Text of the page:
"Geste of the Great King" is a reference to a prayer book that St. Francis of Assisi composed. In this prayer book, Francis contemplated the journey of Christ's paschal mystery. Christ is the hero, and St. Francis is the geste who through these prayers becomes a witness and closely connected to Christ mysterious death on the cross. Inspired by Christ and St. Francis, this blog is affectionately named after St. Francis' prayer book.
Building New Relationships by Giving Up Stuff
Stop being a hoarder! Guess what I am giving for lent. Yes, we are all in that time of year where people give up things they love for lent. A practice to create a spirit of penance, and focus on God, you know the things that matter. In recent years, people will give up on the exercise of fasting, and giving up their beloved items for lent because often it makes them unbearable human beings which in turn can be anti-gospel. Years I ago I decided to give up on "giving up" for lent.
Yet, this year I decided to take up the practice again. Why? As you can guess, working in the inner city I see my share of people who need the stuff I don't use. So my wife and I realized that over the past year we have been collecting, and collecting stuff given to us. In fact, we don't know what to do with it. It becomes a contentious debate sometimes and this stuff often becomes a distraction from our daily focus of prayer, life, and family.
So for the forty days of fasting, penance and focusing on God's Word, we have decided to give up the things we don't need and give them to people who do need them.
Obviously, there is probably about two hundred things I could give up for lent, but this made sense to me because this act brings the wider community into the picture of my penance. After all, penance is based on relationship building. So by giving someone I don't know an extra coat I have not worn for three seasons and having a conversation with them about their story is just that--relationship building. I do dare put this challenge out to others, it just may help you focus on the Gospel news more and to help build the kingdom by giving help to someone in need.
In Genesis, we hear about Noah’s Ark. One of the most popular biblical stories filled with the images of the great flood, the building of ark, animals and a rainbow. Overcome with the more Hollywood image of this tale, we often forget that this is a story about God making a change in His own behavior. God promises to never use divine anger as a means of punishing his divine art piece, creation, and his reflected divine image, humanity.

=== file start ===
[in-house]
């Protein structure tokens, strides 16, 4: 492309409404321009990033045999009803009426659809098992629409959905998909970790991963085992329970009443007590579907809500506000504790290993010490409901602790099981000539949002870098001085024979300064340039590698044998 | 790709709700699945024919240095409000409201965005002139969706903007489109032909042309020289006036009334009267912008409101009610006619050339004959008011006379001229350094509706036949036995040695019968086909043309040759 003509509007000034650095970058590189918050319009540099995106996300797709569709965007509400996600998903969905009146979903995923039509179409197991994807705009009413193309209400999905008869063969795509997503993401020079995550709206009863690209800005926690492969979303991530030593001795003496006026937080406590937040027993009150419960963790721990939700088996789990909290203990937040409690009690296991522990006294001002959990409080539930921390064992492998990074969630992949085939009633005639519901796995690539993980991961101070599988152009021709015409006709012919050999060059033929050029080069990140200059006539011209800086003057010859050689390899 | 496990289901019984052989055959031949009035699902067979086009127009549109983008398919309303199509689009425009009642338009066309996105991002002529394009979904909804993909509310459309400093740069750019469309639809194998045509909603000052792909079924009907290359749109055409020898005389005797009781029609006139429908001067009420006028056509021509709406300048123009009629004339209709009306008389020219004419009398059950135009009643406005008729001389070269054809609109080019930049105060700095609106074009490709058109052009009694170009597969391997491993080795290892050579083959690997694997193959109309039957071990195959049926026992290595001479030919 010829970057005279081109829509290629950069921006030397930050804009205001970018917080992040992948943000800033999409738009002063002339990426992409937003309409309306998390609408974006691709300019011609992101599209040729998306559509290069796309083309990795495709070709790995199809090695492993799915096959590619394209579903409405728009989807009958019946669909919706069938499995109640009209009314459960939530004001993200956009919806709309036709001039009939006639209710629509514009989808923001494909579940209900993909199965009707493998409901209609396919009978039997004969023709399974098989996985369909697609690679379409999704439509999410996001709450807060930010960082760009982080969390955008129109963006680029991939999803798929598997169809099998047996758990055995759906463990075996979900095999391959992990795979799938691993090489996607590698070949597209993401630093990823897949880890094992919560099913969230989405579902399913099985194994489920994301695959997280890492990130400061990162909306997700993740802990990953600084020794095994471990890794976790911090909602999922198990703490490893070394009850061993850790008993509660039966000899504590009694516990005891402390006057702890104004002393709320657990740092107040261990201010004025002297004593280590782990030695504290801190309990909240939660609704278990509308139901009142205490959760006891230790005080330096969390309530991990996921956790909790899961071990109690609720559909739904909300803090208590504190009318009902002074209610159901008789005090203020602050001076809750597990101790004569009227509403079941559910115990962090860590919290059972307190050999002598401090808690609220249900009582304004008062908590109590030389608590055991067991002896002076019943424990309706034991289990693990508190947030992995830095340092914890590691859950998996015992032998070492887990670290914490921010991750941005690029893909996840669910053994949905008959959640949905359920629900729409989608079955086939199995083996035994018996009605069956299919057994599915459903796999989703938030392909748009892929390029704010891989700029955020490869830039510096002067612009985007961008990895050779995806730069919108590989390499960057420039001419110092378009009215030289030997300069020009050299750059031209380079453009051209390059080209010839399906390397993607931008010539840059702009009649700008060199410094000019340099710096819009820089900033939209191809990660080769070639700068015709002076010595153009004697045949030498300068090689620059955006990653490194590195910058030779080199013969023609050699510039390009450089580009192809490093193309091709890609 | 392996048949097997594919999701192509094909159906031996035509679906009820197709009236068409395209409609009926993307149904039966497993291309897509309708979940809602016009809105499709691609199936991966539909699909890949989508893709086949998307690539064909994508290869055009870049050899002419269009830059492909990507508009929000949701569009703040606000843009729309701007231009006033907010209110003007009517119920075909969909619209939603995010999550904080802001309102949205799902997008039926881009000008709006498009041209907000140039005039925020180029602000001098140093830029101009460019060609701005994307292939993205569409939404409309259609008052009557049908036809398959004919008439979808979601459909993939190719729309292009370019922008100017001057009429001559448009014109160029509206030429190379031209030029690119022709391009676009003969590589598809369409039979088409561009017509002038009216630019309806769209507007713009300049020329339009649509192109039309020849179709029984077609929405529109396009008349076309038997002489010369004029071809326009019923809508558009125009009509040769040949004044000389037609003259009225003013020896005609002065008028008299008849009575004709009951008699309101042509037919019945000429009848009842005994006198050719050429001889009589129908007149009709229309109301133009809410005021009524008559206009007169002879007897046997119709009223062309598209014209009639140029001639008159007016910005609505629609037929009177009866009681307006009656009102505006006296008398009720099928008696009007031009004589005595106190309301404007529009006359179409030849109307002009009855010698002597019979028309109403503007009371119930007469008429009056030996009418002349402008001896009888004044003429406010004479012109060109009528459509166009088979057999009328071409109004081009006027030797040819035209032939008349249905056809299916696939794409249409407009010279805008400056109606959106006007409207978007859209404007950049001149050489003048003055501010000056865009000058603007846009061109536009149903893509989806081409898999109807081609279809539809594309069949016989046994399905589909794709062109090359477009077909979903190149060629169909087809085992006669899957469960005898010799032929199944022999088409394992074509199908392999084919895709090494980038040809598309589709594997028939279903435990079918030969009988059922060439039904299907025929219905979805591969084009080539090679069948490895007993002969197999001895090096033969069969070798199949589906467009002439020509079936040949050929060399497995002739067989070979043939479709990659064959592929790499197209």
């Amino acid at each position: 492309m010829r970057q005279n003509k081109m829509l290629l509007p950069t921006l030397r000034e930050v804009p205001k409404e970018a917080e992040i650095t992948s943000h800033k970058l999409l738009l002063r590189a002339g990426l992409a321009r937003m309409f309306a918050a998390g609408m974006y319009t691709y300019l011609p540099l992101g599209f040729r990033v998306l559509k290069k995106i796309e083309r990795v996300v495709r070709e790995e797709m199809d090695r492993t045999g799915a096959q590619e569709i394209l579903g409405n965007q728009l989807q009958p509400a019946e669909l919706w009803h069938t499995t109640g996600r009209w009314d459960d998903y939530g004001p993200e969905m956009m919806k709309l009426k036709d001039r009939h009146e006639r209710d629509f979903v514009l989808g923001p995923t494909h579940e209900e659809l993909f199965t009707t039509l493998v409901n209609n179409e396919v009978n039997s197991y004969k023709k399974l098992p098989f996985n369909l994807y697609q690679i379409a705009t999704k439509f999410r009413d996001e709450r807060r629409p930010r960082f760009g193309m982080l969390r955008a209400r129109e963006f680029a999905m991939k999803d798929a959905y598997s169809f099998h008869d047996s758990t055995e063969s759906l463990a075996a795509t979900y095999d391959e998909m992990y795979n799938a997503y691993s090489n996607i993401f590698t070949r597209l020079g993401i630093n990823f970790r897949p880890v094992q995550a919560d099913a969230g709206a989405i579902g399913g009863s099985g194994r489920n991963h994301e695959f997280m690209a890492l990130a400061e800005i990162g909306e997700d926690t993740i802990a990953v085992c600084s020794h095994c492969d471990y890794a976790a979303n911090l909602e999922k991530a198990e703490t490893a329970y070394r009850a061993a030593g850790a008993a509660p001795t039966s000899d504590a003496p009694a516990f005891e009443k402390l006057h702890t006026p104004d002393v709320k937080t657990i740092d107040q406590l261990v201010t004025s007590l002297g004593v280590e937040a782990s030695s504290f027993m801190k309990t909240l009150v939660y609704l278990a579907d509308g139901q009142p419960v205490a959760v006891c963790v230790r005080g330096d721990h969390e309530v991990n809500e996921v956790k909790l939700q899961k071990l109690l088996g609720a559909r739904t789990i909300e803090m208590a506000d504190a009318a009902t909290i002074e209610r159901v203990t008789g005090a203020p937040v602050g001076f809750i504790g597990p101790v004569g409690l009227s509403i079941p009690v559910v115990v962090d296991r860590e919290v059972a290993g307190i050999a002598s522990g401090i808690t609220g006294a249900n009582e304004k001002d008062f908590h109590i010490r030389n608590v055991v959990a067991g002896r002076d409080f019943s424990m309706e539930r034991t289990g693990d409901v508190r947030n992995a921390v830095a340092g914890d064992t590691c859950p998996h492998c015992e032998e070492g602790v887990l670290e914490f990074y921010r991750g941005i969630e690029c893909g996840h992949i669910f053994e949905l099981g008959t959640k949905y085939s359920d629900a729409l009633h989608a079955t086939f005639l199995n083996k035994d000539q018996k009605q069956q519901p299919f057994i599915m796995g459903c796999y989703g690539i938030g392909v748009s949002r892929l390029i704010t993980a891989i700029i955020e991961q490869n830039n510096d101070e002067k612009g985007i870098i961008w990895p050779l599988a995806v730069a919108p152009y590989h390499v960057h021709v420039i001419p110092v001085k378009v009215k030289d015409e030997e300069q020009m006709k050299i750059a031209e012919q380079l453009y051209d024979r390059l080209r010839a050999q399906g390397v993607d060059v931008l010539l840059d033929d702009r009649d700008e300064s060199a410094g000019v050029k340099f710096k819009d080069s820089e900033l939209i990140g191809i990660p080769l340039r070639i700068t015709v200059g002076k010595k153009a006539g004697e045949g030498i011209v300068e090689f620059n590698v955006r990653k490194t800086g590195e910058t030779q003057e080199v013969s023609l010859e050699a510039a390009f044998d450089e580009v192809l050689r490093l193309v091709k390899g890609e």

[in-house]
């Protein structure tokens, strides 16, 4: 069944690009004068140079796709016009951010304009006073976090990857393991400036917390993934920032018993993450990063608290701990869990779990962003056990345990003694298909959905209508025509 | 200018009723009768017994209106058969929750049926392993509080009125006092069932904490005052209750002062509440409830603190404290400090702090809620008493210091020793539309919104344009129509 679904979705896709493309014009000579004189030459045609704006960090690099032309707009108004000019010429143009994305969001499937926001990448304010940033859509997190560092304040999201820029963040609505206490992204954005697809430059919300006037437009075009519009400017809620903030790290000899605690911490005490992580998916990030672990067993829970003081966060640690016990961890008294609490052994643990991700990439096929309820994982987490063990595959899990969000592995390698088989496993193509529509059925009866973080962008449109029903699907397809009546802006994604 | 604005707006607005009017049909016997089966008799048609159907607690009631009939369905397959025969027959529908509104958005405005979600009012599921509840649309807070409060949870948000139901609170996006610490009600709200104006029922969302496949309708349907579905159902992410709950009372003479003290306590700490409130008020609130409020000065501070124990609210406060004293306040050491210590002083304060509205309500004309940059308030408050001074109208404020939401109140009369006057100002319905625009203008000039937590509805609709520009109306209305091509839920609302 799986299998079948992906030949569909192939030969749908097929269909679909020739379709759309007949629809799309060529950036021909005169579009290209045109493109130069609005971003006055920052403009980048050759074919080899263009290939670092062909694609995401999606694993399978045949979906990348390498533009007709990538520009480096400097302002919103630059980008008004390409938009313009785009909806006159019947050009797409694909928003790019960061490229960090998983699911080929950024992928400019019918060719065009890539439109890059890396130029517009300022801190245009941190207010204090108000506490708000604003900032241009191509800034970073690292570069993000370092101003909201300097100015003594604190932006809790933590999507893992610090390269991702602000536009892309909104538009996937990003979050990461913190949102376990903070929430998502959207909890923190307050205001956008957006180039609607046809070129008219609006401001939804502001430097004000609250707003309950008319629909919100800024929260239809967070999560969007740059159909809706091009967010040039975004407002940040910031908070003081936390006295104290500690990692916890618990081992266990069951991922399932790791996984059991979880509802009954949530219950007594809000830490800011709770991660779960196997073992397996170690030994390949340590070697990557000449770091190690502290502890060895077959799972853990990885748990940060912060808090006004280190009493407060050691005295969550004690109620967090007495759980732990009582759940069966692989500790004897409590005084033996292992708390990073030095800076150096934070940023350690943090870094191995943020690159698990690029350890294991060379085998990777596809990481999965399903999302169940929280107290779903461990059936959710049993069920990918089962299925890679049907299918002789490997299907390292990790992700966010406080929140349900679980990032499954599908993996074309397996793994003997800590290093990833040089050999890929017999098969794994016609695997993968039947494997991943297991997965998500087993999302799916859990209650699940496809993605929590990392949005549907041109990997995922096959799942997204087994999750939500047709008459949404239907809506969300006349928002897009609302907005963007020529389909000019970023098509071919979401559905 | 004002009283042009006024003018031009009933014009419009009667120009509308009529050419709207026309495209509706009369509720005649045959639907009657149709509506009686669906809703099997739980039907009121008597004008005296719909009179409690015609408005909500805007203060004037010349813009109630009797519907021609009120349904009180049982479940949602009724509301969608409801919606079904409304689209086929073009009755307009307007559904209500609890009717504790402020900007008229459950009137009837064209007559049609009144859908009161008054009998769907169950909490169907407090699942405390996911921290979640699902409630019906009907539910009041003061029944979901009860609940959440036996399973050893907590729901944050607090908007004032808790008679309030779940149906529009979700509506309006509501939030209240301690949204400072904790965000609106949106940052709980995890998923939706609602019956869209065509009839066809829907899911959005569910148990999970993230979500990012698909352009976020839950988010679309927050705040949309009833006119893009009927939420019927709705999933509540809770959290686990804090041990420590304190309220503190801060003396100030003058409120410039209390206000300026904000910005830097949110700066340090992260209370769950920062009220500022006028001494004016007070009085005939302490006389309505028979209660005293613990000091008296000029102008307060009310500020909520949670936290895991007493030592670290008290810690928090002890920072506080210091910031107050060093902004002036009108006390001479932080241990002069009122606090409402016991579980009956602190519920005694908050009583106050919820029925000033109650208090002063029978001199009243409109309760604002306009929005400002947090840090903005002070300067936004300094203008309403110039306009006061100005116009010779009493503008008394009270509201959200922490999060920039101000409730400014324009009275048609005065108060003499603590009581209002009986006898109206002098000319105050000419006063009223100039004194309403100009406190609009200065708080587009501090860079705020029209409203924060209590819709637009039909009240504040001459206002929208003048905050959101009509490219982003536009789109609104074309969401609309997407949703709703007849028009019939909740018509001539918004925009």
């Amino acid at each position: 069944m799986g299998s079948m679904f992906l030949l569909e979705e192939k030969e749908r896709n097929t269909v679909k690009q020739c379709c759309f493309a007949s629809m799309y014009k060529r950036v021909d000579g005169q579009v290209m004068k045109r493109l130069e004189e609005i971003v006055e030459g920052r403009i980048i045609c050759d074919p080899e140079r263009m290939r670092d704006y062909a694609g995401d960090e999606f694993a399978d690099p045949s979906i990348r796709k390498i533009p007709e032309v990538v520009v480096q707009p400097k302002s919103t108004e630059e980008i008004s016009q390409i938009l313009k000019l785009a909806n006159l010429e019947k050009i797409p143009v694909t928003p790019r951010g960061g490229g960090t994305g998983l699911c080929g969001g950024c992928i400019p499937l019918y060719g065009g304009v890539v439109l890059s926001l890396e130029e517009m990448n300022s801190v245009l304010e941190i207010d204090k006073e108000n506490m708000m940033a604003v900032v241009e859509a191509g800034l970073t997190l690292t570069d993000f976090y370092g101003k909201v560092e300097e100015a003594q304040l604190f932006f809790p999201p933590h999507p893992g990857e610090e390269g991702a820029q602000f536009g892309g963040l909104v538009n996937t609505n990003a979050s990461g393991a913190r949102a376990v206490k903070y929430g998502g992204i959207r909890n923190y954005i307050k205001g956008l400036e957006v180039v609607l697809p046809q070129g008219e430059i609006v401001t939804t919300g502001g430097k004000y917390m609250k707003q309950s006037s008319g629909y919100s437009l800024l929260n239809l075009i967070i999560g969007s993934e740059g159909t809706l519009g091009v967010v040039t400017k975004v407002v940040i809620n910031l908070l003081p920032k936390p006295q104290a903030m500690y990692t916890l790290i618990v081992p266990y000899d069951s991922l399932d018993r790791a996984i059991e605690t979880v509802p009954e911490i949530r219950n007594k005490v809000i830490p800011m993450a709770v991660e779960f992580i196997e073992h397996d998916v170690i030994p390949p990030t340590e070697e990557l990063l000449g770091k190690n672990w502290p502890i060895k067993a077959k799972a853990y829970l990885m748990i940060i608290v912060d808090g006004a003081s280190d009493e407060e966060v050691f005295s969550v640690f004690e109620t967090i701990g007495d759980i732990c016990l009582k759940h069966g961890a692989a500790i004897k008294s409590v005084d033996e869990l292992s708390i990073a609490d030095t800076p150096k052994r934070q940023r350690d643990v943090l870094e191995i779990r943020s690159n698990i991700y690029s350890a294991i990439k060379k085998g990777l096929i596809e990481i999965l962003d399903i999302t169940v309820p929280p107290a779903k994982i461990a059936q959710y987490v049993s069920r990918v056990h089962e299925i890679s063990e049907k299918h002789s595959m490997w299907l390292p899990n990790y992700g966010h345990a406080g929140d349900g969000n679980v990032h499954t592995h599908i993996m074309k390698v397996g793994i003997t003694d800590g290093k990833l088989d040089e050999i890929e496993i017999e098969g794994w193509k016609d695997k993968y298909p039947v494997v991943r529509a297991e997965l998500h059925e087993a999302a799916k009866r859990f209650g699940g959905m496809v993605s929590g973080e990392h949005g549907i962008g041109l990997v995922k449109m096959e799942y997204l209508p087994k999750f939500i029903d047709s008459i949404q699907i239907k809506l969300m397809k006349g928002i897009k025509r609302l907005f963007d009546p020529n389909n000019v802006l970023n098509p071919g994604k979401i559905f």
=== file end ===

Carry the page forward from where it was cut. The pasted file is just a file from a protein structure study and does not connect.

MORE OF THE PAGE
The God of Israel, is moved with remorseful compassion. In other words, the very thing God set out to do was to create life, not destroy it. How do we know that God was moved by this event? God created the rainbow to be a reminder to God’s self to not give into anger and destroy his creation again—the rainbow is not for us to remember, but for God to remember his side of the contract.
The first temptation we need to resist, then, is believing that God is involved in any horrific acts of violence, and terror within the world in order to p…
Ash Wednesday marks the beginning of our Lenten journey of fasting, praying, and almsgiving. These acts of penance, are ways in which we can open our hearts to receive God in a more abundant way. In these acts, we experience what God gave up so that we could gain a fulfilling life both in the present day and in eternal life. In today’s gospel, however, we are sternly reminded to practice these acts of penance with humility.
Jesus warns his disciples not to by like the hypocrites. These pretenders of the faith preformed acts of fasting, prayer and alms giving as a way to gain or to exploit something. Their repayment was getting praise and glorification from others in the community—in essence, they were about using their faith to gain great publicity.
The God in Jesus is quite the opposite. Jesus does not charge us a price for our redemption. He becomes impoverished for our sake taking on the form of a human. He knows our sufferings, pain, illnesses, and he now hungers…
My sisters and brothers in Christ, today’s gospel paints an unfriendly picture of Jesus. It is disturbing, and quite frankly contrasts the hippy folk hero that we often attribute to Christ. It is a gospel that is found in all four books of the New Testament and it signals the seriousness of Jesus’ mission. Jesus’ consuming zeal was a statement about the faith and about the religion. This a story about how Jesus begins his mission to reform a religion that was exploiting the common people who were seeking to find God.
John makes a clever connection with Jesus coming to the temple for Passover. Jesus becomes the new Moses, who will lead the people to a new Passover, from death to life, to be truly redeemed. He must first purify the temple which was selling goods that were plundered and resold for sacrifice. It was stolen goods and clearly unworthy for an offering to God because it broke the Mosaic law, put the consumers into sin and, thus, these shady money changers did not bel…